schlemiel, schlimazel

When genuine stress threatens, it’s nice to take a step back.

Last week, we gratefully sunk ourselves all the way back into the turn of the century, velvet covered, ambitious immigrant charm of downtown Milwaukee.

Sometimes, you need a good schnitzel.

With foul weather pounding, we stuck close to our quarters at the Pfister Hotel, founded by German immigrant Guido Pfister in 1893. We stepped out the back door and walked two blocks west to Karl Ratzsch’s where we pretty much had the run of the place for the early bird specials.

I took a moment to imagine how many people had taken that same stroll in the past 120 years. Guido himself, with his powerful son Charles, must have enjoyed a strudel or two courtesy of the Hermann/Ratzsch family.

I find Milwaukee’s ethnic neighborhoods fascinating.

The next day, we swung through the east side neighborhoods and enjoyed the similar, though far more casual, historical ambience in Gloriosos Italian grocery store. The beauty of this sweet little hunk of history is that its founders still slice the sausage. Joe, Ted and Eddie Glorioso, who opened the store in 1945, stand as healthy testaments to the elixirs found in pure olive oil and fresh mozzarella.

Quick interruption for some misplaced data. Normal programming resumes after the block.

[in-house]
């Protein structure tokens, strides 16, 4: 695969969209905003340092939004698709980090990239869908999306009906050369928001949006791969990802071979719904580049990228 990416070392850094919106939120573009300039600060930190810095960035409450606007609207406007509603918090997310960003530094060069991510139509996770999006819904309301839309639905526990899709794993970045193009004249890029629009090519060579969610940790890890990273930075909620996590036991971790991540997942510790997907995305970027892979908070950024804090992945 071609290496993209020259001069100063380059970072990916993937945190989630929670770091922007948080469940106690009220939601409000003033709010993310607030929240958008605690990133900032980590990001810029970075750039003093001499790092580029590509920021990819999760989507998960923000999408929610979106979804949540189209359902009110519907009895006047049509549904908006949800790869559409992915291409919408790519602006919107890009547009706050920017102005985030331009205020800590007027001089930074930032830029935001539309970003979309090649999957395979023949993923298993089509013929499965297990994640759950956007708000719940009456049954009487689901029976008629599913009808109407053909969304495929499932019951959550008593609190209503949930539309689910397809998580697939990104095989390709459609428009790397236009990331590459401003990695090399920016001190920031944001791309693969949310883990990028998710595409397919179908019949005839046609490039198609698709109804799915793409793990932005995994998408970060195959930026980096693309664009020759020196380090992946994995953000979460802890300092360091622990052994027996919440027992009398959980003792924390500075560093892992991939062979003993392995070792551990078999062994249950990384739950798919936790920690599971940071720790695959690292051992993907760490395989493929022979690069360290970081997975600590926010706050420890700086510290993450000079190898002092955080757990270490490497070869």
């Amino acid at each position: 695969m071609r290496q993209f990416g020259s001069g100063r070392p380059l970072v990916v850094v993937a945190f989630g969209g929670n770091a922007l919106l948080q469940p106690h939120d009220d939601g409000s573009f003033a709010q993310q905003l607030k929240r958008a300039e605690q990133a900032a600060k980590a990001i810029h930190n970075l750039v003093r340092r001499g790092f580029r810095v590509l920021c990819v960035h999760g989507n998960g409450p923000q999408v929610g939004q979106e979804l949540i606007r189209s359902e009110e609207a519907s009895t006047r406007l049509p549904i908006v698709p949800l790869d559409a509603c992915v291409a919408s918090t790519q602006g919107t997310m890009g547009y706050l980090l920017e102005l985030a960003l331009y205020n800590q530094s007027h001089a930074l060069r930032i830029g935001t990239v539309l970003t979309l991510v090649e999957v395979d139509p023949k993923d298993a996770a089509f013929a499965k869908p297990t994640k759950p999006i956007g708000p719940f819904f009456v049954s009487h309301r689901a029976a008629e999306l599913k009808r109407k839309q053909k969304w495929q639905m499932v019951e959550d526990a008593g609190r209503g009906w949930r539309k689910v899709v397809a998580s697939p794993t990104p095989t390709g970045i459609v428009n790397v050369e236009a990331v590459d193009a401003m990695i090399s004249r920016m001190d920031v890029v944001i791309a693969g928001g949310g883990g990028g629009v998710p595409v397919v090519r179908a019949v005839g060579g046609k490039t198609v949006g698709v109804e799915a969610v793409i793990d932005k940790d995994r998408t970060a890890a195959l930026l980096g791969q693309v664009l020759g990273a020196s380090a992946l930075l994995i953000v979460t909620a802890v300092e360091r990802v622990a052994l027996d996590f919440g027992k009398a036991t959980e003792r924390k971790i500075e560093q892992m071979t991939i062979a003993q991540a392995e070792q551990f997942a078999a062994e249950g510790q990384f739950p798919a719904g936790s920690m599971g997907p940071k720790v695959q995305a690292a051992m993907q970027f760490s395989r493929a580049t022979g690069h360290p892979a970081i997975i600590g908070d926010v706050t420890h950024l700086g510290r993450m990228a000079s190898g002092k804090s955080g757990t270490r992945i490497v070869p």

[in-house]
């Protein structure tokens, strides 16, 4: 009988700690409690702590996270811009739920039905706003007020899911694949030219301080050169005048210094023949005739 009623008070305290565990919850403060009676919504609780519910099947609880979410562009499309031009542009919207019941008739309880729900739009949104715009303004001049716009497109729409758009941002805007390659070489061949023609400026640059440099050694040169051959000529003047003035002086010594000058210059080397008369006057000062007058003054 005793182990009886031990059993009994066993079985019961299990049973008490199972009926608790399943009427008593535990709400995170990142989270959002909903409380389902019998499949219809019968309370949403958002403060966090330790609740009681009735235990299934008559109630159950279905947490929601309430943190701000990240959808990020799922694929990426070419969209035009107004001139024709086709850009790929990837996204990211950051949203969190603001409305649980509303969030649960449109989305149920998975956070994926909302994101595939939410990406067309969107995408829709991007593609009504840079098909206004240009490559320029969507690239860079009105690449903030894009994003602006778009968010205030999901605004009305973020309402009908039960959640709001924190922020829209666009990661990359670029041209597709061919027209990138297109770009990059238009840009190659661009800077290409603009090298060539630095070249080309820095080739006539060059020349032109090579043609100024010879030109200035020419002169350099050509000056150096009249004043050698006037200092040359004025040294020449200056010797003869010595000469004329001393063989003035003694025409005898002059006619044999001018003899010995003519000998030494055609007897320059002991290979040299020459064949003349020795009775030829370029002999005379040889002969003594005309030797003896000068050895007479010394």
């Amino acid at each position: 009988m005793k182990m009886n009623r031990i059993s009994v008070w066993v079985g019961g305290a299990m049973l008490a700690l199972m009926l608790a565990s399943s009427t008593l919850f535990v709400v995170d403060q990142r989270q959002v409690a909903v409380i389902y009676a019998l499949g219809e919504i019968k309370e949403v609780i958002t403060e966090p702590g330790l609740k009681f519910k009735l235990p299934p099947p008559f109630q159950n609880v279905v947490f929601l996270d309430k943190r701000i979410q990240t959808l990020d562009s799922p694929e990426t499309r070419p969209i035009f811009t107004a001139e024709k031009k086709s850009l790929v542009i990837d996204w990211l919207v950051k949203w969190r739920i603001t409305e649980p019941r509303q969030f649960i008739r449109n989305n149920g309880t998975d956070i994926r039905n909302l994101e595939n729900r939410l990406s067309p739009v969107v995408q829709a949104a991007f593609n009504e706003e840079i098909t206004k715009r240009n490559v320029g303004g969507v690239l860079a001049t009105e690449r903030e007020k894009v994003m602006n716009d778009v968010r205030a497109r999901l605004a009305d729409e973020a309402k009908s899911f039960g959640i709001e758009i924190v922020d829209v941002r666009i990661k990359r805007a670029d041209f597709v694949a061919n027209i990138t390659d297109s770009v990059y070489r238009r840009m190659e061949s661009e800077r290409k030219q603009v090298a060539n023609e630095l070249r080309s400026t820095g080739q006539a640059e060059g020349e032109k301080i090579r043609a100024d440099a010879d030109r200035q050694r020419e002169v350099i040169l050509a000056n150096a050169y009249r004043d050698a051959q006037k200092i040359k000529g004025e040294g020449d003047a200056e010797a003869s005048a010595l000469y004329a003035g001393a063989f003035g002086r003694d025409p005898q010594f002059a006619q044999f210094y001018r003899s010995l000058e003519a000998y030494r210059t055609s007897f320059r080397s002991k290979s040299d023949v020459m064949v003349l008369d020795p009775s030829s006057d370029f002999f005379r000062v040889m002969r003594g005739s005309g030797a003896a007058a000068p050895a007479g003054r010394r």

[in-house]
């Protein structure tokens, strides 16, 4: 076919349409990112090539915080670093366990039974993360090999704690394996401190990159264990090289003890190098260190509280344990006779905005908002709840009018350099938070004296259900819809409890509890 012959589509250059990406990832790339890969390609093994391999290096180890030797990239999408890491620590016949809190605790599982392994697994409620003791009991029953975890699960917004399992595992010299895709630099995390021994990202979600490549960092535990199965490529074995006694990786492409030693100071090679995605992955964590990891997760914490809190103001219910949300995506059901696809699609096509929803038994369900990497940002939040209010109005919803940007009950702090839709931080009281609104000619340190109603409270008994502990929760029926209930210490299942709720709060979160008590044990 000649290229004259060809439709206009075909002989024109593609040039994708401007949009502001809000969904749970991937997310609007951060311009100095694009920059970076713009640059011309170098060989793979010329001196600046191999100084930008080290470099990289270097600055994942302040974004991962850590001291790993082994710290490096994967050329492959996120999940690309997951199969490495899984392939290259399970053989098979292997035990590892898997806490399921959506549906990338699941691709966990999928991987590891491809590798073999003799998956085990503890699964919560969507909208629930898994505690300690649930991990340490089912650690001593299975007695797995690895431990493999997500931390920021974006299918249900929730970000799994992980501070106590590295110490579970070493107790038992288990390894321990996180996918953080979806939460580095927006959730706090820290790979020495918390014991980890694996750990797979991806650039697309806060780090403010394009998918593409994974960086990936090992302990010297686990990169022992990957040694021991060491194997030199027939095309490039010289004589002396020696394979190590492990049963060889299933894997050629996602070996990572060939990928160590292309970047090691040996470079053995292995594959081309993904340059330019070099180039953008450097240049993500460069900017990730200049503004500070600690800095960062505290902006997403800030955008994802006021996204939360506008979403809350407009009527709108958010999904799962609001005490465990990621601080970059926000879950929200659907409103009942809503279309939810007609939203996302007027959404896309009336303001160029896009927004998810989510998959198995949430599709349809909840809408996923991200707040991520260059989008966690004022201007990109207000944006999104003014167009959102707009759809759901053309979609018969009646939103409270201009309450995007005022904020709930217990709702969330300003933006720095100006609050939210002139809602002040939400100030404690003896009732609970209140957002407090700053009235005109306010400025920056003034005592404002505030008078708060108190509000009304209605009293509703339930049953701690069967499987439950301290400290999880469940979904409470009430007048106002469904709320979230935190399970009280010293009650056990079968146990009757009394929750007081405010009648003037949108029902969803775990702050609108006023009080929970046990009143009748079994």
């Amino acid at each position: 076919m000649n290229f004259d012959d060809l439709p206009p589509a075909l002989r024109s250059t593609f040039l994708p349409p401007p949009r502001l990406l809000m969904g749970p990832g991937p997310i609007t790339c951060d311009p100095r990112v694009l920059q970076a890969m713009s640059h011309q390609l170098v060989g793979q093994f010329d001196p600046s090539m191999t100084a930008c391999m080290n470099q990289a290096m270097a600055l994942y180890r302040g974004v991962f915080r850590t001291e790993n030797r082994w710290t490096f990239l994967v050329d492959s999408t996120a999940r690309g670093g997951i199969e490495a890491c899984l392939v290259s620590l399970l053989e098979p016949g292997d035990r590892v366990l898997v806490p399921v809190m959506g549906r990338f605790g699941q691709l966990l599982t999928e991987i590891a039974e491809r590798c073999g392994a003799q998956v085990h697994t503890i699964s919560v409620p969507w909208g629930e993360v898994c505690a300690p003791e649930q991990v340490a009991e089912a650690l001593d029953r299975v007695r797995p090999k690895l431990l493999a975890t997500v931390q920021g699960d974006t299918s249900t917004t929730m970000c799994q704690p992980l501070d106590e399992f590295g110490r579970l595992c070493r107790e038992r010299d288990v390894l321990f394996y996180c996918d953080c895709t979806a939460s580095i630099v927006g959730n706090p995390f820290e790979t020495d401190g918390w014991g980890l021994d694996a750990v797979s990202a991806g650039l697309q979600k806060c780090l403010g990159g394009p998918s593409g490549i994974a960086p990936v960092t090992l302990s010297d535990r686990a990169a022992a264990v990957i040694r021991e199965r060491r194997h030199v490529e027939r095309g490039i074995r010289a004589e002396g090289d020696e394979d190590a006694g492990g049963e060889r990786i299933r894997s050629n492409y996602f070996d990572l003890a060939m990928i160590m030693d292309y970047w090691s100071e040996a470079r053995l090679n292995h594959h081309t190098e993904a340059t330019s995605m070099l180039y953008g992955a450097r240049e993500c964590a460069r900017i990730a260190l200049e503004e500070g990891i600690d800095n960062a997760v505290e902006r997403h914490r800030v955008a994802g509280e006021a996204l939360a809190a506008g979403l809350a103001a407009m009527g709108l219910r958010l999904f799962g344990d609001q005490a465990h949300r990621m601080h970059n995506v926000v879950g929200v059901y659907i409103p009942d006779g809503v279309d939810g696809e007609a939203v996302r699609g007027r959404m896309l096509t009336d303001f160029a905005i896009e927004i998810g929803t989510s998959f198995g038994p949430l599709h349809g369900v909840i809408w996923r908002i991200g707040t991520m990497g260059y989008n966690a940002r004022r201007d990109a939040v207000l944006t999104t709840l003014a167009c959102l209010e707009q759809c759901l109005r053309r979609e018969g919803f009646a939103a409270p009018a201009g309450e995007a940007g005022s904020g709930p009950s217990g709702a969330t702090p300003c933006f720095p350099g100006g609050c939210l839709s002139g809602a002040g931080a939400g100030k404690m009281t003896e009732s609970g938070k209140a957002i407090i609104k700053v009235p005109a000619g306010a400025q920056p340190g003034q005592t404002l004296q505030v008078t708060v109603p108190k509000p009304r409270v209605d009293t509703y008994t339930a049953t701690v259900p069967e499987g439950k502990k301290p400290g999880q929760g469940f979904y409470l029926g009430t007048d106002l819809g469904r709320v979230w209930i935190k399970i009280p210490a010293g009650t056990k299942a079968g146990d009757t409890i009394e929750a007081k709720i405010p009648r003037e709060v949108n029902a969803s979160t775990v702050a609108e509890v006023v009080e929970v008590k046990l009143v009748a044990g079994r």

Pressed for time, we moved quickly through row after row of delicious cheeses, pastas, olives, gelato, and breads. I bought a few delicacies for the folks back home.

Then we walked one block east to Sciortinos bakers for even more Italian treats.

Take a step back next time you’re in Milwaukee (take several, you’re going to need to walk off a lot of calories) and visit some of these true local treasures.

Sciortinos bakery has a delicious display of Italian cookies.
Rows and rows of homemade pasta greet visitors at Gloriosos.
Nothing better than homemade gelato.
Who even knew that so many varieties of olives existed in this world?
Homemade Italian takeout. Yum yum.
And this was only one aisle of cheese!
Joe Ted and Eddie Glorioso
How cool is this? The founders still show up!
The room looked exactly like this when we ate at Karl Ratszch's last week and, probably, when the Pfisters dined there 80 years ago.
The room looked exactly like this when we ate at Karl Ratzsch’s last week and, probably, when the Pfisters dined there 100 years ago.

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